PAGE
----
Al Brown

Forage and eat!

I loved school. I wasn’t a great scholar but I loved the camaraderie and the sports. My favourite time was morning tea and lunch. Looking back now I see how…

I loved school. I wasn’t a great scholar but I loved the camaraderie and the sports. My favourite time was morning tea and lunch. Looking back now I see how much it shaped me. I know lots of people now but the people I still consider my good friends, the friends I still count on, were the ones I went to school with. Those bonds last a lifetime.
I still remember some of the teachers. The first ones you have are a big deal, because it’s the first time you “leave home”. You come back each night of course, but it is still the first time you meet other adults in authority besides your parents. The teachers look after you, care for you. I still have a relationship with some of those teachers now.
I grew up on a farm in the Wairarapa and it was a forty minute ride into Masterton on a funny old bus with no air conditioning. It was hot as hell in the summer and had no heaters so we froze in winter.
I went there until I was eight when I got shipped off to boarding school. The food was so bad I guess I got into cooking because I knew there must be something better out there!

Embrace all cultures

I was hopeless at maths. I still think to this day that some people have brains that can do it and some that can’t. Spreadsheets still make me fall asleep. I was a C+ or a C-, and a B was huge cause for celebration! I was in the middle of the road, not sticking out too much, as long as I wasn’t at the bottom it was OK” I think I liked to be in the middle.
My best friend at school was Riki Haeata. I used to go and stay at the marae with him. The multicultural mix you get at primary school is really important. I’m a huge believer that everyone should be taught Maori. It’s the one regret I have that I didn’t learn it at school. I still feel inadequate today and it’s still on my list of things to do.
School is an opportunity to embrace all cultures, the colour, the food. I certainly want my children to be immersed in South Pacific, Māori and Indian cultures. That’s the richness we’ve got here even though we’re a small country.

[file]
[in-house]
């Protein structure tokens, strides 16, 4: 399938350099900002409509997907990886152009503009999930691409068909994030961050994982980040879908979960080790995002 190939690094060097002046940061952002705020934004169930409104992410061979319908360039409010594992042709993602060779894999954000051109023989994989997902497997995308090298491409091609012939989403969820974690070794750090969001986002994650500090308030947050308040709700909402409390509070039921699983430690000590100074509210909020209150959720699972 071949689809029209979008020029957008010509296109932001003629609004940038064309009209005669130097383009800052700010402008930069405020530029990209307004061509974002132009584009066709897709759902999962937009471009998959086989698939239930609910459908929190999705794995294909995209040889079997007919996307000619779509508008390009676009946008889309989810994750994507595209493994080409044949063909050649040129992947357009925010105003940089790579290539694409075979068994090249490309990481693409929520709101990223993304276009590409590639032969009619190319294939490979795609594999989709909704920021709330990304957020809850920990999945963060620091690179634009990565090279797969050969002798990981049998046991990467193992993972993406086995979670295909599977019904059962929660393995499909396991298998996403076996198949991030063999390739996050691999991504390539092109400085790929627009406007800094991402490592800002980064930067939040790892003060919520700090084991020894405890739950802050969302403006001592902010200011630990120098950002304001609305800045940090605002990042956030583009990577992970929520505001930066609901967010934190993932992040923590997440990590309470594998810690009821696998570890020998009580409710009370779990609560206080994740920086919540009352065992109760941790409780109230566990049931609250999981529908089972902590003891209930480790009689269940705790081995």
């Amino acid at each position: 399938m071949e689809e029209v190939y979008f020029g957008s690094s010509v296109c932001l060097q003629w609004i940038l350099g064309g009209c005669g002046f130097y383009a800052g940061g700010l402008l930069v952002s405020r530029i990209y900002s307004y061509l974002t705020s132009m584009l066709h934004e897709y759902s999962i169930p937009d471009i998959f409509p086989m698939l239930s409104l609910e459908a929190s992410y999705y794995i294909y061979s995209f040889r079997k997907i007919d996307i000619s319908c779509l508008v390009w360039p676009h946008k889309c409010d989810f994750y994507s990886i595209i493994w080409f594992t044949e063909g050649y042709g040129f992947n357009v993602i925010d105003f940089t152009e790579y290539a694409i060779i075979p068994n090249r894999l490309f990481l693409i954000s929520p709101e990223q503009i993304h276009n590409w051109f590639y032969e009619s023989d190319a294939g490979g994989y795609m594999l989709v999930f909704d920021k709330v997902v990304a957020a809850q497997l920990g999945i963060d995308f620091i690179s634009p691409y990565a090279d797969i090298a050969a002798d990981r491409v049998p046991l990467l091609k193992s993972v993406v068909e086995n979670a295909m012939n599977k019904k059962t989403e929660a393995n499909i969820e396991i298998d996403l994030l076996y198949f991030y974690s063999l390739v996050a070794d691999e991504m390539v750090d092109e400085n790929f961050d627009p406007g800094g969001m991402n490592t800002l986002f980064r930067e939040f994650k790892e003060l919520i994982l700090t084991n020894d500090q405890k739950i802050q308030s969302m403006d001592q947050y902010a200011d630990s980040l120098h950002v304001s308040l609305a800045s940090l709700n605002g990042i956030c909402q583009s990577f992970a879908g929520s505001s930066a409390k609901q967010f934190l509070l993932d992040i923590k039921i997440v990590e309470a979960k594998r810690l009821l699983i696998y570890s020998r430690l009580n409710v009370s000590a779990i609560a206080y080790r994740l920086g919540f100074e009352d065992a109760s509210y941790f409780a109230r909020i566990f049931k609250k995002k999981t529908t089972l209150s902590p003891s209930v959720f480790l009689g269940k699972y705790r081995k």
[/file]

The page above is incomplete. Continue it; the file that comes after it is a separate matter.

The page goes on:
I’ve got two kids. The most important education” I hope” is what they get at home. I went off to a private boarding school from the age of eight, so I wanted them to go to the local school. I love community and I love neighbourhood.

Walk to school

At Houghton Valley they can walk to school. That’s very important to me. People are paranoid about children being abducted and so on, but being able to walk or scooter or bus together to school is really important to give kids a sense of belonging to their place, that they know the dairy owner on the way.
I travel the country and meet lots of different people and forage and eat. We’re one of the few countries in the world where you can do that. I want children to be connected to food.
I’m really supportive of initiatives around food and gardens and planting in schools, such as Catherine Bell’s Garden to Table project. There’s no excuse for children growing up here not to know where food comes from and how the seasons work.
I know from my own kids, if they are involved in planting and harvesting food they eat better. If we go down and gather pipi form the beach and cook them, then the kids eat them.
Connecting to the land and to food is a huge part of our culture and it’s getting more and more important to having a healthy society. Sitting around a table, food is a vehicle for talking, a vehicle for listening, a vehicle for discussion, a vehicle for laughter… it’s about getting us away from screens and walking on a beach, lighting a bonfire, collecting watercress.

Don’t get too PC

I love the sense of anticipation and discovery, whether I’m chasing a wild pig or collecting wild mushrooms, I love the discovery, the story behind food.
We need to make sure we don’t get too PC. If children are climbing a tree, they’re getting a better view of the world. If they’re getting cold in a rock pool, it’s a way of understanding the coastline. It’s important that they look after the country, do stuff about pollution, waste and packaging, practical things.
I’m practical. I want my kids to come out of school with manners and common sense. I’m not so worried about the academic side. Oh, and a sense of work ethic too” we always picked up dead lambs, worked in the holidays in shearing gangs, did things to earn a dollar.
I love to watch when a school has a sense of its own identity, its own vibe. I don’t know whether that comes from the top or not. But I know that when I pick up my daughter from band practice after school and see a bunch of kids and teachers playing together, it warms my heart.
I’m the boss of my restaurant but the staff see me as a friend. It’s the same with teachers” they need to do the discipline thing but what I love is when kids see them as alongside them, as friends” they have a genuine relationship with them.